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Bible verses about Messiah Confirming the Covenant
(From Forerunner Commentary)

Daniel 9:24-27  (Go to this verse :: Verse pop-up)

The Seventy Weeks Prophecy is perhaps best known for its descriptions of the future Beast. However, because of the poetic, non-linear style in which it is written, many are erroneously waiting for the Antichrist to make a peace treaty with the Jews for seven years. This misunderstanding results from the fact that the descriptions of the Messiah and the Beast are interwoven in verses 26-27. The Messiah is described in the first halves of verses 26 and 27, while "the prince who is to come" (the figure commonly known as "the Beast," "vile person," and "little horn") is described in the latter parts of the same verses (see "Seventy Weeks Are Determined . . ." Forerunner, December 1994.)

But in the first half of verse 27, it is the Messiah who is prophesied to "confirm a covenant with many for one week." Recall that Jesus told His disciples, "This is My blood of the new covenant, which is shed for many," and Hebrews 9:28 confirms this connection: "Christ was offered . . . to bear the sins of many." So, even though it is not specifically called the new, eternal, or perpetual covenant in Daniel 9:27, as it is in other places, this is the covenant that is being described. This covenant radically alters the lives of those making it, for under its terms sin is forgiven, the Holy Spirit is given, God's laws are internalized, eternal life is granted (because it gives us personal, experiential knowledge of the Father and the Son; see John 17:3), and there are more instances of divine grace than can be counted.

A large controversy in the early church dealt with the fact that Jews and Gentiles were on equal terms under the New Covenant, since it made salvation available to anyone who is called and responds in faith. In fact, when the Messiah began confirming this covenant, Israelites in general did not want to have anything to do with Him. He came to His own, but His own did not receive Him (John 1:11-12).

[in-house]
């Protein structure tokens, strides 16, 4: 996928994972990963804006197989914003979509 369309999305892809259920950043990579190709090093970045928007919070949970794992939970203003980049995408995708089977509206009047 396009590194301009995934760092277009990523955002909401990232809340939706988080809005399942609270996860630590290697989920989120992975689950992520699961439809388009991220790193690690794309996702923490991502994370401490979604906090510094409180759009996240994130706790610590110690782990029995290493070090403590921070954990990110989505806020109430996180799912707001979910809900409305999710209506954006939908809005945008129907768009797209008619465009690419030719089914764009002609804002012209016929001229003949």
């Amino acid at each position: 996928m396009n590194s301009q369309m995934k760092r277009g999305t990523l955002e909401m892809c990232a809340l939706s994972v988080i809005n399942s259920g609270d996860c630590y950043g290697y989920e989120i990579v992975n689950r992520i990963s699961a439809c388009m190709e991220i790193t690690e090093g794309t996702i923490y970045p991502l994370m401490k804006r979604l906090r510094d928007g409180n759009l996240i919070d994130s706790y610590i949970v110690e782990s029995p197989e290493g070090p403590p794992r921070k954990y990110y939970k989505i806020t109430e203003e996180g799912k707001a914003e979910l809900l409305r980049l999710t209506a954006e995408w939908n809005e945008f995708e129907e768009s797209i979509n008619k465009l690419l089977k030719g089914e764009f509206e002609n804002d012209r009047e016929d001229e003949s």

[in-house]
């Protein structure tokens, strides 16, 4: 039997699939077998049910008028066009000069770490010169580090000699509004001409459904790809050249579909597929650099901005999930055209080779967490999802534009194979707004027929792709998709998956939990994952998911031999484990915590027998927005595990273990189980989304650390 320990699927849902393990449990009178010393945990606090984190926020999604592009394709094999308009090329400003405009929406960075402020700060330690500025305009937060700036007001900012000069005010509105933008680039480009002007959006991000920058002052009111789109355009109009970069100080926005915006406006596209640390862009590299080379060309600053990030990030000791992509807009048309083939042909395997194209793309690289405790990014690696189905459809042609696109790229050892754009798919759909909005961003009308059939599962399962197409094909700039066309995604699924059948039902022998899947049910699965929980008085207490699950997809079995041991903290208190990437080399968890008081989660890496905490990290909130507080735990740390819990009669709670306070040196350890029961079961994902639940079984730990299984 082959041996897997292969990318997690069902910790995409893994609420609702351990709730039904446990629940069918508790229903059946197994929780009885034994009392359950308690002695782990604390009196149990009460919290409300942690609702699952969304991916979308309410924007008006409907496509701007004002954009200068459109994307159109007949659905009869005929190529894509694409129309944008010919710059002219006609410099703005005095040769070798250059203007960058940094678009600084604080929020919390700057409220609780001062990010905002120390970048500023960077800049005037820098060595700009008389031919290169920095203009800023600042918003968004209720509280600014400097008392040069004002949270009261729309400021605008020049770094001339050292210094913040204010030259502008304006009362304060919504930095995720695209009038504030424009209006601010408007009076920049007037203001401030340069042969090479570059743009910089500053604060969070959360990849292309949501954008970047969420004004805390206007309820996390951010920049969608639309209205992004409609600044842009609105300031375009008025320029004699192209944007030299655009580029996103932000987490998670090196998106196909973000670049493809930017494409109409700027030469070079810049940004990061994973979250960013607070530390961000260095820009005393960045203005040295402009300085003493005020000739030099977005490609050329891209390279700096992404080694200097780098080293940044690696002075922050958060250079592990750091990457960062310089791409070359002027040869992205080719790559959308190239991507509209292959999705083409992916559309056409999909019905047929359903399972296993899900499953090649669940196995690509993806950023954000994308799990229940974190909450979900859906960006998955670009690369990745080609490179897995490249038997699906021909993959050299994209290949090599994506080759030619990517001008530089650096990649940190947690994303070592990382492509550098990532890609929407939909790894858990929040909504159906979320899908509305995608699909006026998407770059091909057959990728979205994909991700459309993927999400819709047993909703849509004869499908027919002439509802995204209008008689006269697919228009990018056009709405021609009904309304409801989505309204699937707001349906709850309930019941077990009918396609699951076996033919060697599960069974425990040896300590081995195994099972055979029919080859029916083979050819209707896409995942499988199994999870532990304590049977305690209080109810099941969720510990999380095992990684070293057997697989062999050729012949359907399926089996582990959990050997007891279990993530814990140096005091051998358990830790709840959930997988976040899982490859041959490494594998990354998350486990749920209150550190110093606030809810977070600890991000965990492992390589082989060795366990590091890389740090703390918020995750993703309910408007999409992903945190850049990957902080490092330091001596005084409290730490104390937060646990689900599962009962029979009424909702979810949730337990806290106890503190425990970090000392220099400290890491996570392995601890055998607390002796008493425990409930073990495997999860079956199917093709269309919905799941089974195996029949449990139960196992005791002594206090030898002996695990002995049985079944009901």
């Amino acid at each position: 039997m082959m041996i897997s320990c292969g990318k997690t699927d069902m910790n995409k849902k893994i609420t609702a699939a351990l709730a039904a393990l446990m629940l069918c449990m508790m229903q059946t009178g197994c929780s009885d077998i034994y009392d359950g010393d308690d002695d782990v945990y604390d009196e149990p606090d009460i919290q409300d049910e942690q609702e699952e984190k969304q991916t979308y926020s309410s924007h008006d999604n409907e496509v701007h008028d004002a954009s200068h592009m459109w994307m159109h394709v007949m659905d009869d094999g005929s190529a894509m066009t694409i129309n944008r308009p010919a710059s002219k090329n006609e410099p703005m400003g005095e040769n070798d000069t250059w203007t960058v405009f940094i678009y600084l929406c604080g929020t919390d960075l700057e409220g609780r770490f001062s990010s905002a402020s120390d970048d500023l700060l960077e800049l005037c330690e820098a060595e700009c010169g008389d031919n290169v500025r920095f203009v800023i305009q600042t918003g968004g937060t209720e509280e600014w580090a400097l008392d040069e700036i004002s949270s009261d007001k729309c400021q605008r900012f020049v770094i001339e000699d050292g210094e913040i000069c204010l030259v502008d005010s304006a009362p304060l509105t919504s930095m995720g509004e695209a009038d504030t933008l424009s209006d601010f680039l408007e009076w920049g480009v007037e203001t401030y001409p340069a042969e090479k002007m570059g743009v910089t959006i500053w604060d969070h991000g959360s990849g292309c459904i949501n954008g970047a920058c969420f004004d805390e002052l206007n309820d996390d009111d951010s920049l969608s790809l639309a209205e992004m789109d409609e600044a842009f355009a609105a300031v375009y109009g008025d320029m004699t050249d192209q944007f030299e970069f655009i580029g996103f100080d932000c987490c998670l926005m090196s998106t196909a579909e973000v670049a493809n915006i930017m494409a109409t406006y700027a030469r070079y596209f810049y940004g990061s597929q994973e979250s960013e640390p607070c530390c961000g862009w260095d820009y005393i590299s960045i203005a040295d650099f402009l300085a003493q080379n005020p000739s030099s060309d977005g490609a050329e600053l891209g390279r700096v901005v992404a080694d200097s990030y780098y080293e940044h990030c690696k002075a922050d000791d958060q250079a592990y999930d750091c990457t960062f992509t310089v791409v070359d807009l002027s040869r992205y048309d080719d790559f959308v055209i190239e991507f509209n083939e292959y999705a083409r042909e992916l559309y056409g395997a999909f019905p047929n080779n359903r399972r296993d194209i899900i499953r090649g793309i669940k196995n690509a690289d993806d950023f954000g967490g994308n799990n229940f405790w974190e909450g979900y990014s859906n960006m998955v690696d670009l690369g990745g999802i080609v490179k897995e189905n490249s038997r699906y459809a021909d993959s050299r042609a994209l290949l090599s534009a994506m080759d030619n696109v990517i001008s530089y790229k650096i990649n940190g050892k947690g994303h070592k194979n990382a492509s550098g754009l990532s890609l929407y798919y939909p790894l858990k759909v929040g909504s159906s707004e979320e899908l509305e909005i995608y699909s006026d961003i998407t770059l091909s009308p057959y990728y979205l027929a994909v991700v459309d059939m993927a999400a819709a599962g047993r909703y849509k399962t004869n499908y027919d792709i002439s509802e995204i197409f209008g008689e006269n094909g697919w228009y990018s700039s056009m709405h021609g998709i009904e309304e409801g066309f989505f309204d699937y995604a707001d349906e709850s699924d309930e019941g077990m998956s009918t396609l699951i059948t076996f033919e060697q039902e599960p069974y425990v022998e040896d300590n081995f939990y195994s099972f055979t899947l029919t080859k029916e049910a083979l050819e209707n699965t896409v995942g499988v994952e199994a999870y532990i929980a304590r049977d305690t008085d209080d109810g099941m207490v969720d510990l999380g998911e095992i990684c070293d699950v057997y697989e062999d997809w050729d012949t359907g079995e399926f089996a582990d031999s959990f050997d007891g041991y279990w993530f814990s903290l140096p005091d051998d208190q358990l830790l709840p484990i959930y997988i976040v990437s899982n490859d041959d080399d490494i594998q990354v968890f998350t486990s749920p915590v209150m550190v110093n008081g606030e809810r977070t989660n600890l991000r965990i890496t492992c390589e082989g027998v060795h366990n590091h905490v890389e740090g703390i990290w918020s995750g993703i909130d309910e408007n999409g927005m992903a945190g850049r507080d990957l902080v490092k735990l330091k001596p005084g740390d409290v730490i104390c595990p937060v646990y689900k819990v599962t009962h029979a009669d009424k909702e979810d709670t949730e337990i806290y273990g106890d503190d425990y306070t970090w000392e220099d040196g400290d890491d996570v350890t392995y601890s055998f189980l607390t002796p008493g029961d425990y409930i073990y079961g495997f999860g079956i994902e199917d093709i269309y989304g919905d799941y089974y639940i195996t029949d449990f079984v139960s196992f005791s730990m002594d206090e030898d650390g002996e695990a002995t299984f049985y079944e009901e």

After the leaders within Israel rejected Christ, the apostles began to preach the gospel to the Gentiles. Then, on the road to Damascus, Saul, renamed Paul, was appointed as the apostle to the Gentiles. Clearly, the prophecies regarding salvation for the Gentiles were coming to pass, showing that they were included in the New Covenant.

This is where we in the church are now. It matters not whether we are Israelite or Gentile—we are the firstfruits of God's spiritual harvest and already beneficiaries of a superior covenant with extraordinary promises.

David C. Grabbe
Finishing the Week


 

Daniel 9:24-27  (Go to this verse :: Verse pop-up)

Daniel 9 opens with Daniel at the "tender, young age" of 87. He knew from Jeremiah's writings that the desolation of Jerusalem was prophesied to last for 70 years, and they had been fulfilled. Since God is faithful, Daniel knew that it was time for God to act. So he prayed to God, confessing on behalf of the nation and beseeching God to turn away His anger toward Jerusalem, even though the nation deserved everything that had happened and much more. He asks God, because of His great mercy, to hear, to forgive, to listen, and to act on behalf of His people (Daniel 9:4-19).

In response, the angel Gabriel comes to Daniel and gives him a prophecy (Daniel 9:20-23). God does more than just give the command for Jerusalem to be rebuilt: He actually outlines what He would do to solve Israel's problems once and for all. The problems, of course, were sin and rebellion against God—unbelief—and so His response to Daniel is a promise that these things would be overcome. God, through Gabriel, tells Daniel that "seventy sevens" (of years; 490 years) had been decreed, and when that span of time ran out, some truly remarkable things will have happened, to say the least.